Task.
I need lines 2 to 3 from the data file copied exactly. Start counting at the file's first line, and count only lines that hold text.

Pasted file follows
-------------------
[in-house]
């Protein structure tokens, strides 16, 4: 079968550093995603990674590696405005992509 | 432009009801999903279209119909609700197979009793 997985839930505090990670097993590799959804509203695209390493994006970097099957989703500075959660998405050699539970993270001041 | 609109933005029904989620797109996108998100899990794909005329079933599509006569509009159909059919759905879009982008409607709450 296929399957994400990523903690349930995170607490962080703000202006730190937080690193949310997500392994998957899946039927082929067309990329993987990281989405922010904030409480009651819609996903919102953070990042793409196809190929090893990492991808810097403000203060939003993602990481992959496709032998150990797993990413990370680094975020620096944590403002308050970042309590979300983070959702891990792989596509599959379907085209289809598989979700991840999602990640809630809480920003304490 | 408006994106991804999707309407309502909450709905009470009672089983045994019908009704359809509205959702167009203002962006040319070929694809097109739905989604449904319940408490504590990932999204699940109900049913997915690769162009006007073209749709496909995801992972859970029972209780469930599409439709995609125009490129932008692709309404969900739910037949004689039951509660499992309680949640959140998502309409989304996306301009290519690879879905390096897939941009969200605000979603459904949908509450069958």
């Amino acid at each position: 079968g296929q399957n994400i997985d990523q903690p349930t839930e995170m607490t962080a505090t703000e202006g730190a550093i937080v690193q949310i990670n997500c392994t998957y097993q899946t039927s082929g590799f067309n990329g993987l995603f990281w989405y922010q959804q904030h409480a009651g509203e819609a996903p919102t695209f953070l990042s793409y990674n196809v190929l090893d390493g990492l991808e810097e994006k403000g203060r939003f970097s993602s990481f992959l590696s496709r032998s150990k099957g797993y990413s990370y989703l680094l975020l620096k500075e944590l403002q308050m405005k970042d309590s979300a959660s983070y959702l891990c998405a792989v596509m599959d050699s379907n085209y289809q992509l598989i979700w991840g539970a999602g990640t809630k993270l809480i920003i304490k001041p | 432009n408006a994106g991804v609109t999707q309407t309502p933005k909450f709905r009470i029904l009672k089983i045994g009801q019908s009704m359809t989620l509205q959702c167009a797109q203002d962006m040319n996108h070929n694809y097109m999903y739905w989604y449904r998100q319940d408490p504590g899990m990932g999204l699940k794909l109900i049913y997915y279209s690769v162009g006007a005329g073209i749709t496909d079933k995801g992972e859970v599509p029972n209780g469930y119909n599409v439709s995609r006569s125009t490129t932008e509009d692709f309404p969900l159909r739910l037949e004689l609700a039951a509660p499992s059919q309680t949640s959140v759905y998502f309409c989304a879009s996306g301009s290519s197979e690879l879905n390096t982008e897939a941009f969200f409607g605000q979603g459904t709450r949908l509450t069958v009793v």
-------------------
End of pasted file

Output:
């Protein structure tokens, strides 16, 4: 079968550093995603990674590696405005992509 | 432009009801999903279209119909609700197979009793 997985839930505090990670097993590799959804509203695209390493994006970097099957989703500075959660998405050699539970993270001041 | 609109933005029904989620797109996108998100899990794909005329079933599509006569509009159909059919759905879009982008409607709450 296929399957994400990523903690349930995170607490962080703000202006730190937080690193949310997500392994998957899946039927082929067309990329993987990281989405922010904030409480009651819609996903919102953070990042793409196809190929090893990492991808810097403000203060939003993602990481992959496709032998150990797993990413990370680094975020620096944590403002308050970042309590979300983070959702891990792989596509599959379907085209289809598989979700991840999602990640809630809480920003304490 | 408006994106991804999707309407309502909450709905009470009672089983045994019908009704359809509205959702167009203002962006040319070929694809097109739905989604449904319940408490504590990932999204699940109900049913997915690769162009006007073209749709496909995801992972859970029972209780469930599409439709995609125009490129932008692709309404969900739910037949004689039951509660499992309680949640959140998502309409989304996306301009290519690879879905390096897939941009969200605000979603459904949908509450069958």
């Amino acid at each position: 079968g296929q399957n994400i997985d990523q903690p349930t839930e995170m607490t962080a505090t703000e202006g730190a550093i937080v690193q949310i990670n997500c392994t998957y097993q899946t039927s082929g590799f067309n990329g993987l995603f990281w989405y922010q959804q904030h409480a009651g509203e819609a996903p919102t695209f953070l990042s793409y990674n196809v190929l090893d390493g990492l991808e810097e994006k403000g203060r939003f970097s993602s990481f992959l590696s496709r032998s150990k099957g797993y990413s990370y989703l680094l975020l620096k500075e944590l403002q308050m405005k970042d309590s979300a959660s983070y959702l891990c998405a792989v596509m599959d050699s379907n085209y289809q992509l598989i979700w991840g539970a999602g990640t809630k993270l809480i920003i304490k001041p | 432009n408006a994106g991804v609109t999707q309407t309502p933005k909450f709905r009470i029904l009672k089983i045994g009801q019908s009704m359809t989620l509205q959702c167009a797109q203002d962006m040319n996108h070929n694809y097109m999903y739905w989604y449904r998100q319940d408490p504590g899990m990932g999204l699940k794909l109900i049913y997915y279209s690769v162009g006007a005329g073209i749709t496909d079933k995801g992972e859970v599509p029972n209780g469930y119909n599409v439709s995609r006569s125009t490129t932008e509009d692709f309404p969900l159909r739910l037949e004689l609700a039951a509660p499992s059919q309680t949640s959140v759905y998502f309409c989304a879009s996306g301009s290519s197979e690879l879905n390096t982008e897939a941009f969200f409607g605000q979603g459904t709450r949908l509450t069958v009793v």